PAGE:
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New paper on dsRNA type GMOs - Q&A with the authors

NOTE: In a new peer-reviewed paper published in the journal Environment International, the researchers Jack A. Heinemann, Sarah Z. Agapito-Tenfen and Judy A. Carman found that government safety regulators are failing to consider important risks of new kinds of GM plants and some emerging co-technologies.

These plants are designed to make a form of genetic information called double-stranded RNA (dsRNA). While most existing GM plants are designed to make new proteins, these new GM plants make dsRNA in order to alter the way genes are expressed. This is most commonly called RNAi for RNA interference, or post-transcriptional gene silencing. Recent research has shown that dsRNAs can transfer from plants to humans and other animals through food. 
- Zhang, L., et al. (2012). "Exogenous plant MIR168a specifically targets mammalian LDLRAP1: Evidence of cross-kingdom regulation by microRNA." Cell research 22(1): 107-126.

Potentially, dsRNAs could also be transferred into people by inhaling dust from the plant (e.g., breathing in flour from GM wheat while baking with it), or by absorption through the skin - with unpredictable effects. The same technology is being developed for spraying directly onto plants as a type of pesticide spray. Another proposed use is to feed dsRNAs to insects such as bees to try to control bee viruses.

The paper's authors kindly agreed to answer some questions from GMWatch (below).

The paper "A comparative evaluation of the regulation of GM crops or products containing dsRNA and suggested improvements to risk assessments" by J.A. Heinemann, S.Z. Agapito-Tenfen and J.A. Carman is published by Environment International. The paper is open access (free download), thanks to sponsorship of the open access fee by the Safe Food Institute of Australia:
Interview with the authors of the dsRNA paper
by GMWatch
22 March 2013

GMW: Why should we care about this paper? 

Authors: The paper chronicles the systematic neglect by leading food and environmental safety regulators of important safety issues with GM crops, and emerging products containing molecules called double-stranded RNA (dsRNA). The record of neglect and the analysis of the failings have been verified through the judgment of rigorous blind peer-review.

The paper also establishes that all GM crops should be evaluated for the presence of unintended dsRNA molecules. That is, even crops not purposefully constructed to express these molecules need to be evaluated for them, because they are a common by-product of the engineering process. To date, GM crops have not been evaluated in this way.

Finally, the paper shows that the prevailing systems for evaluating the potential for adverse effects from dsRNA would fail. And for the first time, a robust process for testing GMOs or other products that may contain dsRNAs is suggested.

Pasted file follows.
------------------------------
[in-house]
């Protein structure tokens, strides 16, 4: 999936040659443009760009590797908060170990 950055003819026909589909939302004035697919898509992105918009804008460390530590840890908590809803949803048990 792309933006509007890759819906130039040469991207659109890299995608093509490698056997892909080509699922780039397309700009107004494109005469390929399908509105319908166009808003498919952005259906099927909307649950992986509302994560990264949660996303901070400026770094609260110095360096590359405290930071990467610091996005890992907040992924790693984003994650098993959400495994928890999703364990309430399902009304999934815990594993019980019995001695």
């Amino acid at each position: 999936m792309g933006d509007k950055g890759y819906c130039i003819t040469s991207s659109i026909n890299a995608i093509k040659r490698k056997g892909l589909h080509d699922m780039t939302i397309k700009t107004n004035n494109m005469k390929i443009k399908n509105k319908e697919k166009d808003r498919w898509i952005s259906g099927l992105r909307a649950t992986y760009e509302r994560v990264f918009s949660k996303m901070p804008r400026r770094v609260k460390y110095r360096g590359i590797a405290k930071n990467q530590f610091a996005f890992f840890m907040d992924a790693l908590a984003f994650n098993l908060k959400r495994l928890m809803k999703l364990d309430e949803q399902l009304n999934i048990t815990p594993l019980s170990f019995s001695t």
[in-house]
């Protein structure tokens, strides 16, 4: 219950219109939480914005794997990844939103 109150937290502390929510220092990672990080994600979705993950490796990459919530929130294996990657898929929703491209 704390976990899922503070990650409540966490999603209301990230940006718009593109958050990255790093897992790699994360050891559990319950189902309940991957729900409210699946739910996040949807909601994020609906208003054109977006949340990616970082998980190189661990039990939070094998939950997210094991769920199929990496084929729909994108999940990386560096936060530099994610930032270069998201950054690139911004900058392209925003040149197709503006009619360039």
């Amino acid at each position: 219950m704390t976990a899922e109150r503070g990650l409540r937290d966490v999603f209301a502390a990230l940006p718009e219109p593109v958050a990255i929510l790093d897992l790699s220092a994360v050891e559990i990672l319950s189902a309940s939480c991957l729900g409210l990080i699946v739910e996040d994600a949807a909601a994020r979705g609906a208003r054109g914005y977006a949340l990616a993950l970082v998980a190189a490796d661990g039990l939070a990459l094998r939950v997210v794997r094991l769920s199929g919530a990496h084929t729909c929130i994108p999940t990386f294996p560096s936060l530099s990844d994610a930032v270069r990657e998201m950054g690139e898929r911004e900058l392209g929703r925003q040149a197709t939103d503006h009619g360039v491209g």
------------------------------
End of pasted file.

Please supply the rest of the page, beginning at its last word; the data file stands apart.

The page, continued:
GMW: Won't industry and regulators say that the risks have been considered and GM crops have a clear track record of safety?

Authors: We show in the paper that the regulators have a priori denied the need to assess either the direct or important potential secondary effects of the dsRNA molecules. Instead they have resorted to flawed and outdated assumption-based reasoning on the biochemistry of dsRNA. Thus, there is no public record of regulators ever having required or reviewed studies that provide evidence for no: (a) off-target effects of intended novel dsRNA molecules in the GMO; (b) effects of unintended novel dsRNA molecules in the GMO; and (c) production of unintended secondary dsRNA molecules in the GMO or in those exposed to the GMO (e.g., through ingestion, inhalation or absorption) – including non-target insects, wildlife and people. Consequently, there has never been an acute or chronic toxicity study done, for any commercial GMO, that has had the ability to detect any effect that could arise specifically from the primary or secondary dsRNA molecules that could be generated by the GMO

There is no validated safety testing procedure for dsRNAs either for human food or the environment. And there are no international guidance documents that regulators can turn to for advice.

GMW: But surely, RNA is, and always has been, a part of the foods we eat.

Authors: In this and a previous paper (Heinemann and others 2011), we have shown that there is no basis for extrapolating the safety of novel dsRNA molecules from the history of safe use of dsRNA molecules in the cells of plants, animals, fungi and microorganisms that we eat. This is the key distinction: the adverse effects that might arise from dsRNA are determined by the actual sequence of nucleotides in the molecule (sequence-determined risks) and not the chemical nature of RNA. While there are also sequence-independent risks that should not be ignored, there is a difference between the sequence of novel dsRNA molecules in GM crops and those in nature, and that is why arguments about all dsRNAs being safe are dangerously flawed.

An example that provides proof is corn engineered to resist the corn rootworm pest. Corn rootworm has always eaten maize roots and maize roots contain RNA (including forms of dsRNA). However, when Monsanto introduces a novel dsRNA of a specific sequence into the cells of the plant, the corn rootworm eating that RNA dies (Baum and others 2007; Gordon and Waterhouse 2007).

GMW: We're told though that it is very difficult to deliver dsRNAs to mammals, including people. That's what is stopping their use in medicine.

Authors: While this is true, it is irrelevant. Although researchers have not managed to find a pill or injectable form of dsRNA that works on people by design, it is now known that plant dsRNA molecules can be efficiently taken up through food to circulate through blood and alter gene expression in organs. Not all dsRNA molecules seem to be equally efficiently taken up, which indicates that there are processes involved that we still do not understand. Current thinking is that the way plants chemically modify dsRNA, and the presence of receptors for some dsRNAs on animal cells, determines the fate of dsRNA when it is taken up through food. It is also known that dsRNAs can be delivered to humans by breathing it into their noses.